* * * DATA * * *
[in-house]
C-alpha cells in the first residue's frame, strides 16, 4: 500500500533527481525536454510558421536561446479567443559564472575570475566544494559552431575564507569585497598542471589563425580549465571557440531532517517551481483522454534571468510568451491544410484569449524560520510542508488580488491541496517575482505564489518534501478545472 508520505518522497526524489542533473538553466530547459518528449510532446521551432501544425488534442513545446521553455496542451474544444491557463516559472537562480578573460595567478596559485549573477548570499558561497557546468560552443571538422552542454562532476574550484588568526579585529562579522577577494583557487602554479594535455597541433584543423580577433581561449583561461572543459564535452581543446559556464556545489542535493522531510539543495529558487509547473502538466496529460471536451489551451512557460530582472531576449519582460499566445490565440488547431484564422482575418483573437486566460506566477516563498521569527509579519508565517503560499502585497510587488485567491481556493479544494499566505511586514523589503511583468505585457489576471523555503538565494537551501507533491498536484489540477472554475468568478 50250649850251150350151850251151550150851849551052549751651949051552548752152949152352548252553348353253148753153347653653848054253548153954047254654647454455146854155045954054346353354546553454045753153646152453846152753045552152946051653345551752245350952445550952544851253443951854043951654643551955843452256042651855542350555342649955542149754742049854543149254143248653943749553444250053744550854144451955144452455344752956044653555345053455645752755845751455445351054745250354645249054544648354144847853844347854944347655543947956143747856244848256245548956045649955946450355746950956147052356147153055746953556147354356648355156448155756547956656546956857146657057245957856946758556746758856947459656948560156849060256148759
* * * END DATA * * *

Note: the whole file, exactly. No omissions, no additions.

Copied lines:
[in-house]
C-alpha cells in the first residue's frame, strides 16, 4: 500500500533527481525536454510558421536561446479567443559564472575570475566544494559552431575564507569585497598542471589563425580549465571557440531532517517551481483522454534571468510568451491544410484569449524560520510542508488580488491541496517575482505564489518534501478545472 508520505518522497526524489542533473538553466530547459518528449510532446521551432501544425488534442513545446521553455496542451474544444491557463516559472537562480578573460595567478596559485549573477548570499558561497557546468560552443571538422552542454562532476574550484588568526579585529562579522577577494583557487602554479594535455597541433584543423580577433581561449583561461572543459564535452581543446559556464556545489542535493522531510539543495529558487509547473502538466496529460471536451489551451512557460530582472531576449519582460499566445490565440488547431484564422482575418483573437486566460506566477516563498521569527509579519508565517503560499502585497510587488485567491481556493479544494499566505511586514523589503511583468505585457489576471523555503538565494537551501507533491498536484489540477472554475468568478 50250649850251150350151850251151550150851849551052549751651949051552548752152949152352548252553348353253148753153347653653848054253548153954047254654647454455146854155045954054346353354546553454045753153646152453846152753045552152946051653345551752245350952445550952544851253443951854043951654643551955843452256042651855542350555342649955542149754742049854543149254143248653943749553444250053744550854144451955144452455344752956044653555345053455645752755845751455445351054745250354645249054544648354144847853844347854944347655543947956143747856244848256245548956045649955946450355746950956147052356147153055746953556147354356648355156448155756547956656546956857146657057245957856946758556746758856947459656948560156849060256148759